The point is that Clinton's pardons of Rich et al. are scarcely unique outrages. Clinton exercised his unreviewable pardon power in ways that reveal much about his character but provide no hint of illegality. So what is the purpose of further hearings, beyond retribution? Surely not some constitutional amendment aimed at curtailing presidential pardons, which despite the abuses by both Clinton and his predecessors remain the only tool for a courageous executive to correct a serious injustice (a category for which a few of Clinton's pardons qualify).
The Clinton pardon fiasco does raise some important issues. Quinn invented a giant loophole in the law barring revolving-door influence-peddling in order to lobby his former boss. And cash for clemency remains an outrage whether it's about Marc Rich or Armand Hammer. But such pardons are scandalous in the same way that Congressional legislation friendly to corporate donors is scandalous. The pardon flap matters primarily because it further erodes public confidence that anything in our constitutional democracy can survive the polluting power of big-money donations.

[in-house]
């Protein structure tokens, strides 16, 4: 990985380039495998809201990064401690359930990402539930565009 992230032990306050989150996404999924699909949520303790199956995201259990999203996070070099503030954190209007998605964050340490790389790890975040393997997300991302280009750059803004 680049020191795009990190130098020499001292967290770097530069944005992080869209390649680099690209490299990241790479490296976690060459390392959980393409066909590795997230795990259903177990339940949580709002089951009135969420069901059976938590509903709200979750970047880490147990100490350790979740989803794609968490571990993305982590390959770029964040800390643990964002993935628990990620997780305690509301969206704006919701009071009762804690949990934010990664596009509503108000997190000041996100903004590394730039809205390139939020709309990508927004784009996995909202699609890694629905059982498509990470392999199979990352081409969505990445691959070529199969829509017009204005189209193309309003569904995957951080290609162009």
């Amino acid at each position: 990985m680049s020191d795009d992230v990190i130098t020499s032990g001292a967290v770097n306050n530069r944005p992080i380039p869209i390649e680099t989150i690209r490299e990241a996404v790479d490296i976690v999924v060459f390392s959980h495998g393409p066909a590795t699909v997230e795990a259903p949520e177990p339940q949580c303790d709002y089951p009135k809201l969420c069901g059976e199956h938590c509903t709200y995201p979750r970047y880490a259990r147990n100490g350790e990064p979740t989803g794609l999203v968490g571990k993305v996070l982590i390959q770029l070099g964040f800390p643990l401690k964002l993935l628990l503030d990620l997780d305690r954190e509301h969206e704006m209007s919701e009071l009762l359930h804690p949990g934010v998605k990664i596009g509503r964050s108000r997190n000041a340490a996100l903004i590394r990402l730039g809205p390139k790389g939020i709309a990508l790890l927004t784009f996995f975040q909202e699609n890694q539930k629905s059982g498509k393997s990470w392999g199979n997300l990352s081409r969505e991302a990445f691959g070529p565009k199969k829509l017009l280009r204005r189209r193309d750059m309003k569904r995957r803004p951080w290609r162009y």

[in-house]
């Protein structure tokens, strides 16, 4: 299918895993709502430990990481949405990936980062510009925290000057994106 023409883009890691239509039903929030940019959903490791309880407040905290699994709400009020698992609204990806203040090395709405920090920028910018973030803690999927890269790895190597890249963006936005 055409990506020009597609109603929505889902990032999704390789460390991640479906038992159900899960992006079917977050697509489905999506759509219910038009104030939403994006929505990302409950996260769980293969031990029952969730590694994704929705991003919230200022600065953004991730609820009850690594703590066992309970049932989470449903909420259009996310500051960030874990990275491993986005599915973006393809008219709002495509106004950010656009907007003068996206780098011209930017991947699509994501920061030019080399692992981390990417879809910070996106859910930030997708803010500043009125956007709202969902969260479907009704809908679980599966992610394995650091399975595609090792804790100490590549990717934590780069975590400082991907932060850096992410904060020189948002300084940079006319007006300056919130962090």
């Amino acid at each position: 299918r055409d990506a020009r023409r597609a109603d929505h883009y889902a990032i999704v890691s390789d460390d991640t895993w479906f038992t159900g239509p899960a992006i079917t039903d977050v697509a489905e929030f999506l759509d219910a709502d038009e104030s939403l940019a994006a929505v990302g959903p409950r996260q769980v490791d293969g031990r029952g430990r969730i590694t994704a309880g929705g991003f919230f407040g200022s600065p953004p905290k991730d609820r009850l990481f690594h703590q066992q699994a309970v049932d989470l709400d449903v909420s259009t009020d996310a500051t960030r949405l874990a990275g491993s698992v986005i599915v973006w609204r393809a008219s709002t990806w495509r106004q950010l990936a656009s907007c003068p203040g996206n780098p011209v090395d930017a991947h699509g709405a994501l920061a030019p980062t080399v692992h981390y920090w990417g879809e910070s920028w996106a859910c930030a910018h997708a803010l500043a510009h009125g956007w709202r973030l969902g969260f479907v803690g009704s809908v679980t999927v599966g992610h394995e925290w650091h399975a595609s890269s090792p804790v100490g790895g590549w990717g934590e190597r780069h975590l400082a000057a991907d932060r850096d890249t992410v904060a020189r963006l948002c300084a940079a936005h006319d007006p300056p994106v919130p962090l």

Future Marc Rich-type pardons can be cured only by radical campaign finance reform--a far cry from the partisan dart-throwing on display in Dan Burton's hearing room.